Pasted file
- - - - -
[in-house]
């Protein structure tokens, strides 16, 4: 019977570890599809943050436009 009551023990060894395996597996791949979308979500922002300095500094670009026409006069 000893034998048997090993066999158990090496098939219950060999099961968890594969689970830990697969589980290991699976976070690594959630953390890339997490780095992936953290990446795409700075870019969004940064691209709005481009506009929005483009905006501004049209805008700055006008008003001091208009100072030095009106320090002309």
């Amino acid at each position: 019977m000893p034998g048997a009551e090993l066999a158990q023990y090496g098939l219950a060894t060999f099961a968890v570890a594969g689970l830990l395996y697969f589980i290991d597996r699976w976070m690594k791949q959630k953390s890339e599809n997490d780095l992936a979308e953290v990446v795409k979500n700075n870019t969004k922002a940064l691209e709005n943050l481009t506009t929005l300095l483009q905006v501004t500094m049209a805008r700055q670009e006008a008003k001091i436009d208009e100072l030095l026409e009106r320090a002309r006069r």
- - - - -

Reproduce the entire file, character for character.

[in-house]
């Protein structure tokens, strides 16, 4: 019977570890599809943050436009 009551023990060894395996597996791949979308979500922002300095500094670009026409006069 000893034998048997090993066999158990090496098939219950060999099961968890594969689970830990697969589980290991699976976070690594959630953390890339997490780095992936953290990446795409700075870019969004940064691209709005481009506009929005483009905006501004049209805008700055006008008003001091208009100072030095009106320090002309």
């Amino acid at each position: 019977m000893p034998g048997a009551e090993l066999a158990q023990y090496g098939l219950a060894t060999f099961a968890v570890a594969g689970l830990l395996y697969f589980i290991d597996r699976w976070m690594k791949q959630k953390s890339e599809n997490d780095l992936a979308e953290v990446v795409k979500n700075n870019t969004k922002a940064l691209e709005n943050l481009t506009t929005l300095l483009q905006v501004t500094m049209a805008r700055q670009e006008a008003k001091i436009d208009e100072l030095l026409e009106r320090a002309r006069r």